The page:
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A diverse range of factors influence clinicians' decisions regarding the allocation of patients to different treatments for coronary artery disease in routine cardiology clinics. These include demographic measures, risk factors, co-morbidities, measures of objective cardiac disease, symptom reports and functional limitations. This study examined which of these factors differentiated patients receiving angioplasty from medication; bypass surgery from medication; and bypass surgery from angioplasty.
Univariate and multivariate logistic regression analyses were conducted on patient data from 214 coronary artery disease patients who at the time of recruitment had been received a clinical assessment and were reviewed by their cardiologist in order to determine the form of treatment they were to undergo: 70 would receive/continue medication, 71 were to undergo angioplasty and 73 were to undergo bypass surgery.
Analyses differentiating patients receiving angioplasty from medication produced 9 significant univariate predictors, of which 5 were also multivariately significant (left anterior descending artery disease, previous coronary interventions, age, hypertension and frequency of angina). The analyses differentiating patients receiving surgery from angioplasty produced 12 significant univariate predictors, of which 4 were multivariately significant (limitations in mobility range, circumflex artery disease, previous coronary interventions and educational level). The analyses differentiating patients receiving surgery from medication produced 14 significant univariate predictors, of which 4 were multivariately significant (left anterior descending artery disease, previous cerebral events, limitations in mobility range and circumflex artery disease).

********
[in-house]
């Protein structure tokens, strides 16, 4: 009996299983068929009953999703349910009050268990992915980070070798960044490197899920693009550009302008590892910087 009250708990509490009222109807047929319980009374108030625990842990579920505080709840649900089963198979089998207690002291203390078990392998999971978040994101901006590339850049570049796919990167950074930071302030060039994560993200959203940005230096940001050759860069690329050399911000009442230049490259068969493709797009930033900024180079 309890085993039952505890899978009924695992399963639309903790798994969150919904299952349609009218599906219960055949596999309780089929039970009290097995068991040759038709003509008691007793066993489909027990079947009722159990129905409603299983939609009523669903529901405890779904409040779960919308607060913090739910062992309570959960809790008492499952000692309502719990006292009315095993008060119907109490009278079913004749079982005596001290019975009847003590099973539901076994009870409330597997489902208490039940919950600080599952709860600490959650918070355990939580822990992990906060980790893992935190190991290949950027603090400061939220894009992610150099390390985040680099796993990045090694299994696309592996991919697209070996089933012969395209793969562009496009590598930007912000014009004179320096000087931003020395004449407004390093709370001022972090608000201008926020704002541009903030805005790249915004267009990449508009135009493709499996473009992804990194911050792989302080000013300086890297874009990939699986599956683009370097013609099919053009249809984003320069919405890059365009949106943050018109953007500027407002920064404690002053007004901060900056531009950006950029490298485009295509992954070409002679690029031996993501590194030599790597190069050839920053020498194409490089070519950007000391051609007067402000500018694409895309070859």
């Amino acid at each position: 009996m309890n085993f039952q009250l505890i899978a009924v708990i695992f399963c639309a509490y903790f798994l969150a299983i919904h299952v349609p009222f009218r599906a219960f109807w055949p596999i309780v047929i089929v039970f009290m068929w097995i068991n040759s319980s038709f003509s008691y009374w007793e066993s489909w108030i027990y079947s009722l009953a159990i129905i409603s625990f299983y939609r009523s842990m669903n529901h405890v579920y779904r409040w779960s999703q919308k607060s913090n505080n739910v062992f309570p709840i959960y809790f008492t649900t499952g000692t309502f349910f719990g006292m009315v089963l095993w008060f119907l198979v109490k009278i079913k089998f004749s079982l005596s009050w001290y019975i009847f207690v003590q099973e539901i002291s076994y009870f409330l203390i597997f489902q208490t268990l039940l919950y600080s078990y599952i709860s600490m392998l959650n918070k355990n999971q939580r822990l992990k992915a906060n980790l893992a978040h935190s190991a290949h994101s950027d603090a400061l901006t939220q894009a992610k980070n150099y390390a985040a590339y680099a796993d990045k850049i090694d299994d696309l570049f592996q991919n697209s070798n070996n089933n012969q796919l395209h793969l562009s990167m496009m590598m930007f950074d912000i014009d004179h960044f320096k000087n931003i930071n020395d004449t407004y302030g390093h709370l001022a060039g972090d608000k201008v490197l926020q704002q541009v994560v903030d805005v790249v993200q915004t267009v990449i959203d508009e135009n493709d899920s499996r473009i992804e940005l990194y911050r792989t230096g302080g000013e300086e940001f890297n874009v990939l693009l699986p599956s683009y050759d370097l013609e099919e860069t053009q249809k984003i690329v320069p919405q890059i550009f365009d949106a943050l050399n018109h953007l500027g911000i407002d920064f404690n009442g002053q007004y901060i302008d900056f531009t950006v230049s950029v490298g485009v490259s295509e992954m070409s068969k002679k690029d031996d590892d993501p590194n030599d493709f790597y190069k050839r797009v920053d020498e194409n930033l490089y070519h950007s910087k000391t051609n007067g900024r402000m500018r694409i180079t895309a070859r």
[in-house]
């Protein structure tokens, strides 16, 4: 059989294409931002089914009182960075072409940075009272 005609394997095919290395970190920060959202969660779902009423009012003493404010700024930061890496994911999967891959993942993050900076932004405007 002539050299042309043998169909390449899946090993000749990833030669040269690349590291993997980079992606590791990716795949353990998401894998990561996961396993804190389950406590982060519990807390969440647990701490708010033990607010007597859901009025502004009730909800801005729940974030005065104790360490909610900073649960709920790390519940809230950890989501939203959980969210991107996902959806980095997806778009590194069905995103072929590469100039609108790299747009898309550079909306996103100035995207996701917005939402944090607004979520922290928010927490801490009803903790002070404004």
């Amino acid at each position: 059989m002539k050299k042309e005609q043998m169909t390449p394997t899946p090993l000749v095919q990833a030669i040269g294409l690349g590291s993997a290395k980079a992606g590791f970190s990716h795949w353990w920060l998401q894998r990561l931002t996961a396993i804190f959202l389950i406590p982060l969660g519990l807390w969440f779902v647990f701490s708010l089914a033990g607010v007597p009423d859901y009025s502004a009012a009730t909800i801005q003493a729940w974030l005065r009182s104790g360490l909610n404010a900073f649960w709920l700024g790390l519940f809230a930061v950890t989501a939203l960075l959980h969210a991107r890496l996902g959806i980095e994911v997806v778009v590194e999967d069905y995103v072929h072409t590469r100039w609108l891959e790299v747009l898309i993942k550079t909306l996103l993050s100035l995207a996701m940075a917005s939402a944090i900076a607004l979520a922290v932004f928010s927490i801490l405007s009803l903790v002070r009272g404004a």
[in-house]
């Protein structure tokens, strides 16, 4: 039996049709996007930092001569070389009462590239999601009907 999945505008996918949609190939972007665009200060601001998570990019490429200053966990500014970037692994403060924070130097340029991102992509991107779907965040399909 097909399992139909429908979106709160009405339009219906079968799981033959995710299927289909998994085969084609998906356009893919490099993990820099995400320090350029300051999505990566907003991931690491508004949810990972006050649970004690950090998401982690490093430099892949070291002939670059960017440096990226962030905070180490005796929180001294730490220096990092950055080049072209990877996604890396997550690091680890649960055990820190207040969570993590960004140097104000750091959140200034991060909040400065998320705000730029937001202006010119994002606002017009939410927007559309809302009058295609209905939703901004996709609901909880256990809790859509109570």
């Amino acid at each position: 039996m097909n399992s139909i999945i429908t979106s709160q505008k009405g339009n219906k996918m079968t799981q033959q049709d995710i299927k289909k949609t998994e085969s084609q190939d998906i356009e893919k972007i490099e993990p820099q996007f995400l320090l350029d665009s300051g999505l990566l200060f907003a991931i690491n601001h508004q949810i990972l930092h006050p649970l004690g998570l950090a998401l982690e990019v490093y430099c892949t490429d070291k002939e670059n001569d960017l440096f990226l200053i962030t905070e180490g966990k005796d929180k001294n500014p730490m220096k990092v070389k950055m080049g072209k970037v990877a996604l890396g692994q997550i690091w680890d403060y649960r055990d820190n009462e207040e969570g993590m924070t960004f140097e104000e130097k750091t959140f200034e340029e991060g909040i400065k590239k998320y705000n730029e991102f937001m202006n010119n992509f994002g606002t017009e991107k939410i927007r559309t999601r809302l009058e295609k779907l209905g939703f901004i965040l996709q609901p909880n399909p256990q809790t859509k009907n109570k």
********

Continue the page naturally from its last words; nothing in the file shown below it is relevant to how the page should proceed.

Variables emphasised in clinical guidelines are clearly involved in coronary artery disease treatment decisions. However, variables beyond these may also be important factors when therapy decisions are undertaken thus their roles require further investigation.
The results below are discovered through our pilot algorithms. Let us know how we are doing!